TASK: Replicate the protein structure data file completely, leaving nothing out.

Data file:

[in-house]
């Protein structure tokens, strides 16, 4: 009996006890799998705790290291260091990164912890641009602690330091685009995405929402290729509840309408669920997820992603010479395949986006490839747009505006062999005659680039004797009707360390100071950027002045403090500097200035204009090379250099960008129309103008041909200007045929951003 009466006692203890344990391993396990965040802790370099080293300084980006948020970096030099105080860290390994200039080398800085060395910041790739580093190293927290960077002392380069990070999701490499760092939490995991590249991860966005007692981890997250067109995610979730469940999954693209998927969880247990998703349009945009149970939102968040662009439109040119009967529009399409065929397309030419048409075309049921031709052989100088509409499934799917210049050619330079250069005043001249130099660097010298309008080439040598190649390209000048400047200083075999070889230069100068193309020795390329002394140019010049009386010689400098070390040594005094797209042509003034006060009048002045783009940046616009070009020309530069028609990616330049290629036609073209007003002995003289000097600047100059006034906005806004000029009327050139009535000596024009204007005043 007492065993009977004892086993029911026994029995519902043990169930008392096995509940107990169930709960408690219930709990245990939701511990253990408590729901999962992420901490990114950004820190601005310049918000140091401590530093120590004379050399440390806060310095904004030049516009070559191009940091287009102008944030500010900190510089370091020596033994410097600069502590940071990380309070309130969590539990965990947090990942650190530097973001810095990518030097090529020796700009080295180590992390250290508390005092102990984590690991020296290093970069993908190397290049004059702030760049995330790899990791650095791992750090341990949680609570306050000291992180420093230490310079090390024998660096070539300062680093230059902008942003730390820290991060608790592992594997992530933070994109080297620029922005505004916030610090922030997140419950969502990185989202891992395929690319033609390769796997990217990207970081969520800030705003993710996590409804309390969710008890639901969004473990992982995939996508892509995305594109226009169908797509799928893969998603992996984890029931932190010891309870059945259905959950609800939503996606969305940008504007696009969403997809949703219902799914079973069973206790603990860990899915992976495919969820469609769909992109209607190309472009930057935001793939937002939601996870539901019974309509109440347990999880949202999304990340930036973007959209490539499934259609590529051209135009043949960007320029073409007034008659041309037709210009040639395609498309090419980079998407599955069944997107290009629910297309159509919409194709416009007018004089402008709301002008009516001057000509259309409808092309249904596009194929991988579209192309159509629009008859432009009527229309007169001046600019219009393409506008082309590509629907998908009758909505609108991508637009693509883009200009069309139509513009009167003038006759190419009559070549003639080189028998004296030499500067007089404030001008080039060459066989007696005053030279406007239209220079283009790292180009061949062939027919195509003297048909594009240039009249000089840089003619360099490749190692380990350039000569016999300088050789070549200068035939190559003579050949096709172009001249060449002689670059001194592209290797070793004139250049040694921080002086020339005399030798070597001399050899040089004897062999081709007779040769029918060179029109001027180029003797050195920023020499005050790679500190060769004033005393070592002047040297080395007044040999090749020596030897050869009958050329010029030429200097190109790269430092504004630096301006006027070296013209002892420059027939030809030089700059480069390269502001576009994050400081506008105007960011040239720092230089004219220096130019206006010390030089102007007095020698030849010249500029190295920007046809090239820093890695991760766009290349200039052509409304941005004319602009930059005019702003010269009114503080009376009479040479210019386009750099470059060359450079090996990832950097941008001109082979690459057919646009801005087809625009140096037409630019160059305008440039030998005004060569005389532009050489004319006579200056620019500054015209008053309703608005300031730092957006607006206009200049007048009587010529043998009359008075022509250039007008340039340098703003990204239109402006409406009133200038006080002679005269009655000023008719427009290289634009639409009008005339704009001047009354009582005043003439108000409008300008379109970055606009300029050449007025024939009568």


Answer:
[in-house]
């Protein structure tokens, strides 16, 4: 009996006890799998705790290291260091990164912890641009602690330091685009995405929402290729509840309408669920997820992603010479395949986006490839747009505006062999005659680039004797009707360390100071950027002045403090500097200035204009090379250099960008129309103008041909200007045929951003 009466006692203890344990391993396990965040802790370099080293300084980006948020970096030099105080860290390994200039080398800085060395910041790739580093190293927290960077002392380069990070999701490499760092939490995991590249991860966005007692981890997250067109995610979730469940999954693209998927969880247990998703349009945009149970939102968040662009439109040119009967529009399409065929397309030419048409075309049921031709052989100088509409499934799917210049050619330079250069005043001249130099660097010298309008080439040598190649390209000048400047200083075999070889230069100068193309020795390329002394140019010049009386010689400098070390040594005094797209042509003034006060009048002045783009940046616009070009020309530069028609990616330049290629036609073209007003002995003289000097600047100059006034906005806004000029009327050139009535000596024009204007005043 007492065993009977004892086993029911026994029995519902043990169930008392096995509940107990169930709960408690219930709990245990939701511990253990408590729901999962992420901490990114950004820190601005310049918000140091401590530093120590004379050399440390806060310095904004030049516009070559191009940091287009102008944030500010900190510089370091020596033994410097600069502590940071990380309070309130969590539990965990947090990942650190530097973001810095990518030097090529020796700009080295180590992390250290508390005092102990984590690991020296290093970069993908190397290049004059702030760049995330790899990791650095791992750090341990949680609570306050000291992180420093230490310079090390024998660096070539300062680093230059902008942003730390820290991060608790592992594997992530933070994109080297620029922005505004916030610090922030997140419950969502990185989202891992395929690319033609390769796997990217990207970081969520800030705003993710996590409804309390969710008890639901969004473990992982995939996508892509995305594109226009169908797509799928893969998603992996984890029931932190010891309870059945259905959950609800939503996606969305940008504007696009969403997809949703219902799914079973069973206790603990860990899915992976495919969820469609769909992109209607190309472009930057935001793939937002939601996870539901019974309509109440347990999880949202999304990340930036973007959209490539499934259609590529051209135009043949960007320029073409007034008659041309037709210009040639395609498309090419980079998407599955069944997107290009629910297309159509919409194709416009007018004089402008709301002008009516001057000509259309409808092309249904596009194929991988579209192309159509629009008859432009009527229309007169001046600019219009393409506008082309590509629907998908009758909505609108991508637009693509883009200009069309139509513009009167003038006759190419009559070549003639080189028998004296030499500067007089404030001008080039060459066989007696005053030279406007239209220079283009790292180009061949062939027919195509003297048909594009240039009249000089840089003619360099490749190692380990350039000569016999300088050789070549200068035939190559003579050949096709172009001249060449002689670059001194592209290797070793004139250049040694921080002086020339005399030798070597001399050899040089004897062999081709007779040769029918060179029109001027180029003797050195920023020499005050790679500190060769004033005393070592002047040297080395007044040999090749020596030897050869009958050329010029030429200097190109790269430092504004630096301006006027070296013209002892420059027939030809030089700059480069390269502001576009994050400081506008105007960011040239720092230089004219220096130019206006010390030089102007007095020698030849010249500029190295920007046809090239820093890695991760766009290349200039052509409304941005004319602009930059005019702003010269009114503080009376009479040479210019386009750099470059060359450079090996990832950097941008001109082979690459057919646009801005087809625009140096037409630019160059305008440039030998005004060569005389532009050489004319006579200056620019500054015209008053309703608005300031730092957006607006206009200049007048009587010529043998009359008075022509250039007008340039340098703003990204239109402006409406009133200038006080002679005269009655000023008719427009290289634009639409009008005339704009001047009354009582005043003439108000409008300008379109970055606009300029050449007025024939009568």